Pantomime is reasonably considered to be the all-singing, all-dancing staple of the festive season. Its aesthetic and auditory enterprise appeals to both the coach-loads of school children high on Christmas spirit and the TV soap thespians who line their pockets with a Christmas bonus. But what if the icy chill of winter lessens your appetite for overly jovial slapstick and rhetorical audience interaction isn’t a prerequisite for an evening’s entertainment?
Experimental drum’n’bass specialists thebrokendoor think they have the answer. Using their knack for forward-thinking and unbounded creativity, they have adapted musically memorable films, reincarnating the originals’ tunes as technologically tweaked tangents using samplers and well-trained musical ears. The Lancashire quartet have hosted two previous annual audio-visual adventures in their native Bolton and the third will focus on the classic film Singing In The Rain.
They embark on a mini-tour, calling in the south Manchester area this Sunday (11th December) at Dulcimer bar in Chorlton, where they’ll be joined on the line-up by two of Manchester’s finest exports in electronica, Jason Singh and Veí, who’ll re-score the Quay Brothers’ Streets of Crocodiles and a walk-through of the computer game Limbo, respectively.
Now Then Manchester spoke to thebrokendoor’s vibraphonist and vocalist Emma Welsby ahead of the Manchester leg of the show.
Now Then: You performed an improvised set to Charlie & The Chocolate Factory last year. What made you decide to take this step?
thebrokendoor: We have been doing an alternate soundtrack to a film every year for the last three years. Charlie & The Chocolate Factory was a film which was a big part of our childhood memories and the original soundtrack lent itself well to being re-sampled so we could add our own twist on the songs. We were really pleased with the outcome of this and decided to try Singing In The Rain this year.
NT: How did it compare with your usual performances?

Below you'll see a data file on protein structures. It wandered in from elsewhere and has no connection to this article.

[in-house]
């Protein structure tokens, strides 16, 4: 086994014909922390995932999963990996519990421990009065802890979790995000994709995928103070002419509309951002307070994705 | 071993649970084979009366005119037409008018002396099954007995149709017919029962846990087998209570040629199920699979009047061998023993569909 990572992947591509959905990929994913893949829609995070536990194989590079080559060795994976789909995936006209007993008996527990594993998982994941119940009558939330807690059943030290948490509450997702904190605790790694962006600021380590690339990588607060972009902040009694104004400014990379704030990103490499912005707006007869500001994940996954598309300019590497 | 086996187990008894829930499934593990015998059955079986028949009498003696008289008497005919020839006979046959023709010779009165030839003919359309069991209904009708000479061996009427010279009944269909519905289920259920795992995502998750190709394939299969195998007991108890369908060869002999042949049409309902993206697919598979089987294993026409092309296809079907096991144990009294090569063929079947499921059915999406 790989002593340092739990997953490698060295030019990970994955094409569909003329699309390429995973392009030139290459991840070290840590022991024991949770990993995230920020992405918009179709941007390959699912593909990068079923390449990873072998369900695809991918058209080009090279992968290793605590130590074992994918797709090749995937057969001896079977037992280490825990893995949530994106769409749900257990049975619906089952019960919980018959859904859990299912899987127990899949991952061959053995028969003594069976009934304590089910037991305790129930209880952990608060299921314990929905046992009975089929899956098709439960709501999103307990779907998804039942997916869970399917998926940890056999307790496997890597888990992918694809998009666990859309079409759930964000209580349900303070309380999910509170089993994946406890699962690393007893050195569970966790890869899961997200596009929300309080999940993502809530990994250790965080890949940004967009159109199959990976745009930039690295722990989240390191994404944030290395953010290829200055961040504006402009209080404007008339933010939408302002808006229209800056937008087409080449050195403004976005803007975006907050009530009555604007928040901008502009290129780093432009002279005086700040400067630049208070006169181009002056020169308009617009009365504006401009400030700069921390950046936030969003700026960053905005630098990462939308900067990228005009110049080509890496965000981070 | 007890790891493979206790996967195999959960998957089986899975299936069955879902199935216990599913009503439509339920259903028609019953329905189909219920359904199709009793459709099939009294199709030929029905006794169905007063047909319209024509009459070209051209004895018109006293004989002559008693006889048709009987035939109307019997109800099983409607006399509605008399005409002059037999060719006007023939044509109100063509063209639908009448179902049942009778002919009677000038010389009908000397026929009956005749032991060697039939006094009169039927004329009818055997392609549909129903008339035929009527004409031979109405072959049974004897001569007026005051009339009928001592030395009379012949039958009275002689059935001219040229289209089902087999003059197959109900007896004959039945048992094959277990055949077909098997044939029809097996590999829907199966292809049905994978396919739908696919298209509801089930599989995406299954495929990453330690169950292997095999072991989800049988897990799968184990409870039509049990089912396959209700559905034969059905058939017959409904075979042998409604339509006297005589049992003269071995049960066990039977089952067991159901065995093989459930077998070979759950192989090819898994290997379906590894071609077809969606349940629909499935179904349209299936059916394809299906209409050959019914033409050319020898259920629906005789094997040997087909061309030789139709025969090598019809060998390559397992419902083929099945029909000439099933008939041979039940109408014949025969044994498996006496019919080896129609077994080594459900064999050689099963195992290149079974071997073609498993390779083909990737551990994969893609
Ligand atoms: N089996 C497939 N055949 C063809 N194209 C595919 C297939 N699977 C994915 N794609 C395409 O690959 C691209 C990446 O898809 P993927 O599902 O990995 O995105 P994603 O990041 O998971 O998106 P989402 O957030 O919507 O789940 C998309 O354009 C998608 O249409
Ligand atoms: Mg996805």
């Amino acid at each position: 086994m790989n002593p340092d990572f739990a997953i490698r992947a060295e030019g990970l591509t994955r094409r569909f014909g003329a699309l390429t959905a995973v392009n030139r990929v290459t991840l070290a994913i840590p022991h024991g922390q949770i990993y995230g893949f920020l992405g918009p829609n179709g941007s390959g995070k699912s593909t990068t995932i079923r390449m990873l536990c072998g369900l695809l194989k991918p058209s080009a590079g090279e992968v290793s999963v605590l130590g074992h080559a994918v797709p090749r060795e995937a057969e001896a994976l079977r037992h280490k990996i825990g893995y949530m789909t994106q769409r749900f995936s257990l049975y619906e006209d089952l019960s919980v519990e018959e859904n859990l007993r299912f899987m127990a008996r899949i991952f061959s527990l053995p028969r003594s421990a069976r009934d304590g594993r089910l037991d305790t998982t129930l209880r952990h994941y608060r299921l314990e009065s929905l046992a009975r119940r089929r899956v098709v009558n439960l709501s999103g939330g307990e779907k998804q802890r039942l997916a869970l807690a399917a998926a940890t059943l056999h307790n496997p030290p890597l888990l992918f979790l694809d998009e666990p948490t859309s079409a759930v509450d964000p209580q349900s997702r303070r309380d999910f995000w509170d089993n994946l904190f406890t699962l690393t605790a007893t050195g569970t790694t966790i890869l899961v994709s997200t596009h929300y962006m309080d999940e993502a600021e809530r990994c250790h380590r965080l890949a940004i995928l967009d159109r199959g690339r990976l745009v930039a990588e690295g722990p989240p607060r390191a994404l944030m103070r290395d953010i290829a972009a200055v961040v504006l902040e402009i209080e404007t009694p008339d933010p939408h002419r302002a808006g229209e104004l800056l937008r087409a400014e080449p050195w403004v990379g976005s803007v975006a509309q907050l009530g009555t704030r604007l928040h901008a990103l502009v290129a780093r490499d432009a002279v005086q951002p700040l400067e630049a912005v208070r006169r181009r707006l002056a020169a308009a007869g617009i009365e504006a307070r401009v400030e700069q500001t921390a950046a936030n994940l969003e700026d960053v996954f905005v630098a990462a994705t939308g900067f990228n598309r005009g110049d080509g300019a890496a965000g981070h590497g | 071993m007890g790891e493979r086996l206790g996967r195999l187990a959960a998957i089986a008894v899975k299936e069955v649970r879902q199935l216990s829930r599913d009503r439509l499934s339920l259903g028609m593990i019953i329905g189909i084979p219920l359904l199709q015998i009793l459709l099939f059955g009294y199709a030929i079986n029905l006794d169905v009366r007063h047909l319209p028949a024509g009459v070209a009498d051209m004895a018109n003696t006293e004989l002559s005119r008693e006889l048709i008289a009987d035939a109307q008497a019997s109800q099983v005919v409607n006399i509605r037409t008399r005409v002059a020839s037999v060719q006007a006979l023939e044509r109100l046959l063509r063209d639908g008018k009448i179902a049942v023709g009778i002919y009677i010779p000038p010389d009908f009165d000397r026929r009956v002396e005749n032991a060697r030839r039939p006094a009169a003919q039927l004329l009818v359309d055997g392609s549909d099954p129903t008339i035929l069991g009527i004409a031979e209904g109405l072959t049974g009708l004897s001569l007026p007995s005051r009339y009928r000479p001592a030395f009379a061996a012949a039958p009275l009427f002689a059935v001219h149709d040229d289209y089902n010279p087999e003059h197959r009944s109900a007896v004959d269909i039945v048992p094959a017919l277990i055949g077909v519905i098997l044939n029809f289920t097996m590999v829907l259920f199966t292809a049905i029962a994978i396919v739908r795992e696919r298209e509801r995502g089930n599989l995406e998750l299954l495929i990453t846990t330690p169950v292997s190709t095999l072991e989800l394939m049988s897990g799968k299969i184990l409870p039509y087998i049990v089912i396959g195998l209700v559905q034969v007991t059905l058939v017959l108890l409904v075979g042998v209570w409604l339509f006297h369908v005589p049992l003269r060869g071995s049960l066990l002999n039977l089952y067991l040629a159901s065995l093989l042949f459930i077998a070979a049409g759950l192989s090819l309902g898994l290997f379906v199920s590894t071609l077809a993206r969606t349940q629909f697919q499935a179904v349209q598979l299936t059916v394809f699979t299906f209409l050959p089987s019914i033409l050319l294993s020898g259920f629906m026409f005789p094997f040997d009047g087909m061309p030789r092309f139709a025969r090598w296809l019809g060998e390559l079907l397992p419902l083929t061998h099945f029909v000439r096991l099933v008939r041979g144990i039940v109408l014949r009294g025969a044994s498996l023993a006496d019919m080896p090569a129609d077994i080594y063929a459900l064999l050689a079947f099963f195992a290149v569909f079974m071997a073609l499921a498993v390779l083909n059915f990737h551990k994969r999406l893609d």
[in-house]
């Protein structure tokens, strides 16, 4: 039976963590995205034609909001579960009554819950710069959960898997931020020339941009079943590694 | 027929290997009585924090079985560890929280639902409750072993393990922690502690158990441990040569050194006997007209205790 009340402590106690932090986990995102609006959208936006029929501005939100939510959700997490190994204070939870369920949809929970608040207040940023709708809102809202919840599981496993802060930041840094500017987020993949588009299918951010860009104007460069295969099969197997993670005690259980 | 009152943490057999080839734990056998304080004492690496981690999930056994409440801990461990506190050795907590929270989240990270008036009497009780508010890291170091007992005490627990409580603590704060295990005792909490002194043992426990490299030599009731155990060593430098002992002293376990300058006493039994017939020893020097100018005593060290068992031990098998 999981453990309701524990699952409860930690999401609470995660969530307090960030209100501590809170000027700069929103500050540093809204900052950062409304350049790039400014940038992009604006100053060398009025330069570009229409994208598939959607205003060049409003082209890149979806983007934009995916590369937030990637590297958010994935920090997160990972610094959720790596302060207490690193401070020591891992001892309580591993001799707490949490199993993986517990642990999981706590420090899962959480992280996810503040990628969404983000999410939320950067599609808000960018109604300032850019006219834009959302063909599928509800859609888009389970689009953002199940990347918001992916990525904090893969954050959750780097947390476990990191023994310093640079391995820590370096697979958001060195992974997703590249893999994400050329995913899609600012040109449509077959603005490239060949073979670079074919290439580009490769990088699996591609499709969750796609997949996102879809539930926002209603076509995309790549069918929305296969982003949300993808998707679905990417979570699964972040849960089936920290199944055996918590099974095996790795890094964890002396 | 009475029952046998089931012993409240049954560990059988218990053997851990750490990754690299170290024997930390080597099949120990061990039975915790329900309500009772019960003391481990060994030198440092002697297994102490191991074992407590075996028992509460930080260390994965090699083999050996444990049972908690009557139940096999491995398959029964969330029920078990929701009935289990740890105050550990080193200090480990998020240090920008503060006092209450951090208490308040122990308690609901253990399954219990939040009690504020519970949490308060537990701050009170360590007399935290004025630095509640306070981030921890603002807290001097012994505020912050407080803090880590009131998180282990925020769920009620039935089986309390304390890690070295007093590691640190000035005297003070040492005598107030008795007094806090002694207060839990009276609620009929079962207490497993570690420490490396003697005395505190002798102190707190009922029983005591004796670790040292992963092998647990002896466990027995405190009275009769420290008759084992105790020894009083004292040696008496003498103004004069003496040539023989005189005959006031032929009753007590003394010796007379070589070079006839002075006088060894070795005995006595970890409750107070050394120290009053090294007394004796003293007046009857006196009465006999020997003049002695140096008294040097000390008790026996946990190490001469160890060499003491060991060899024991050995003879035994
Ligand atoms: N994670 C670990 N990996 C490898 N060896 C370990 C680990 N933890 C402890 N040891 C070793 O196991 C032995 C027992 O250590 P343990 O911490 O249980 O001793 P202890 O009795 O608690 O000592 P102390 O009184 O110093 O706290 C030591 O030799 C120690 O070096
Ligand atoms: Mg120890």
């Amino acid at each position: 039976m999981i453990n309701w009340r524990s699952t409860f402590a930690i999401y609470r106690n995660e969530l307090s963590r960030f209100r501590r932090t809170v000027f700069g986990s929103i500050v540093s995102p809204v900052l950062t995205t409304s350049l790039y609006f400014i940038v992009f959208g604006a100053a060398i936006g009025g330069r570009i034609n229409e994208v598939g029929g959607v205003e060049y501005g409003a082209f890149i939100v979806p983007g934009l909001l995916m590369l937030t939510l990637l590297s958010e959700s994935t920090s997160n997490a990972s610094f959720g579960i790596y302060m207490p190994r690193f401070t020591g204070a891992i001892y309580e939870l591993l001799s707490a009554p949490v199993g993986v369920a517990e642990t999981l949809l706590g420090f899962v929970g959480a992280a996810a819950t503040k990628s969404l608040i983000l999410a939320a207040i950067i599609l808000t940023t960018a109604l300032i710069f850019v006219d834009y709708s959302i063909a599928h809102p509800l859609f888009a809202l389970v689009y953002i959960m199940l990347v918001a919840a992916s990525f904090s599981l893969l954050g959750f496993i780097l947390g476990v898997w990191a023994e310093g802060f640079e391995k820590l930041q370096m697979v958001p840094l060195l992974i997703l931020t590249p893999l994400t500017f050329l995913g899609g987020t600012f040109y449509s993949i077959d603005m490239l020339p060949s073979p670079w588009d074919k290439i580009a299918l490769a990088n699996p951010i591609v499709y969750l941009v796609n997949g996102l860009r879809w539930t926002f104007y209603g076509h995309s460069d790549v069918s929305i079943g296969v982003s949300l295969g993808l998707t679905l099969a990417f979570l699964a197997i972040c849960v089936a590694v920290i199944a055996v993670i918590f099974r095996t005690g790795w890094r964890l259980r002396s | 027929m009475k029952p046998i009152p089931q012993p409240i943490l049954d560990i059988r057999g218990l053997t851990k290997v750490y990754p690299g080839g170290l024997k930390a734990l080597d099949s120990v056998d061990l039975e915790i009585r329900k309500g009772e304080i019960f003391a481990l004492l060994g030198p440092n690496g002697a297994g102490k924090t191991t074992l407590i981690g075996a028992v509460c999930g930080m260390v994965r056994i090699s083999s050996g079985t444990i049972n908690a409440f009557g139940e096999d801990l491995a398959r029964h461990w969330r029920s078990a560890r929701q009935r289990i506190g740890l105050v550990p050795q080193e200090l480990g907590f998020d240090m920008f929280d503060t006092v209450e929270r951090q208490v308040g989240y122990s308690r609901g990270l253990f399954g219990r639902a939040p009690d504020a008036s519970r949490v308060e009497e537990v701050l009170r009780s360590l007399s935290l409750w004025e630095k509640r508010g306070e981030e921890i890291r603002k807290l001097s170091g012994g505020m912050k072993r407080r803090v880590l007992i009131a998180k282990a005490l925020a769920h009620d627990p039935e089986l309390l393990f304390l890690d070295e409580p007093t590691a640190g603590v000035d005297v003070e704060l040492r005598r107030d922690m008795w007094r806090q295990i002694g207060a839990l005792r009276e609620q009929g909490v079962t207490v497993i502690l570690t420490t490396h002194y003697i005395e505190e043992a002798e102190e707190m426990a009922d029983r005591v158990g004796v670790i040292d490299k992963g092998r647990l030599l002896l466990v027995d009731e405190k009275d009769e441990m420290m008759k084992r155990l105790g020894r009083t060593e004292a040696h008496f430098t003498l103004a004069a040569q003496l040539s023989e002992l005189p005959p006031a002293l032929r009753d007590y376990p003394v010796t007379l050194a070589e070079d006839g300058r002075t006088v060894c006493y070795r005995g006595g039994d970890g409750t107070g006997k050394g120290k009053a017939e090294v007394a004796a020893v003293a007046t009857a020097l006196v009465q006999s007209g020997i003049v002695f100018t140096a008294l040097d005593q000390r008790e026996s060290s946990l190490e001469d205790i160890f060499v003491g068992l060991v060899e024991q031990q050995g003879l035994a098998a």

tbd: What we enjoy about our band is we can step out of the live improvised drum n bass we normally do and have side projects such as this to challenge us musically. In our normal set-up we pick a key and improvise around that, whereas working around the structure of a film makes us have more discipline. It changes how we work together as a team and we learn more about each other as a result. Instead of playing to people to make them dance this is much more a ‘sit down and watch’ affair, which is different for us.
NT: How did you select the film to use?
tbd: The film has strong songs which occur regularly throughout so it lent itself to us having quite a lot to perform. When we originally watched the film we had strong ideas for each song so it made sense to give this one a go!
NT: Are there any other musicians who’ve influenced this direction for the band?
tbd: This particular direction probably took influence from bands such as The Cinematic Orchestra who have written for film before. We also really vibe off musicians who push the boundaries of live technology such as Amon Tobin who have a great live show which is highly visual. One thing we wanted to do differently is to not just be a band playing in front of a film taking no inspiration from the original soundtrack. We stay true to the songs and take influence from them – hence why you can hear samples from the original songs as we play with them.
NT: Who inspires you in the world of film?
tbd: We all have different tastes in film in the band but we like the darkness of the soundtracks written by Danny Elfman and the abstract musical writings of Maurice Binder (James Bond). We also like Sofia Coppola for her selection of soundtracks for film. And writer Frank Darabond, producer Ridley Scott and director Ron Fricke because he creates tone without the need for a narrative. We like the French animator Moebius who creates fantastic other worlds.
NT: This year will be Singing In The Rain; what can we expect from that?
tbd: If you want to hear the original soundtrack re-sampled and reworked to incorporate big beats, bass, vibraphone and electronics, taking influence from drum n bass, dubstep, electronica and post rock then this might be the show for you!
Words: Ian Pennington
Poster #1: Craig Brown (Beards Club Illustration)
Poster #2: Courtesy of thebrokendoor
thebrokendoor photo: Courtesy of thebrokendoor
Jason Singh photo: Courtesy of Jason Singh
thebrokendoor headline an early evening of electronic music performed to specially selected films at Dulcimer in Chorlton on Sunday 11th December. Jason Singh (performing to Streets of Crocodiles by the Quay Brothers) and Veí (performing to a reworked walkthrough of the Limbo computer game) will also perform. Doors at 5pm; entry policy is pay-what-you-like, £3 suggested.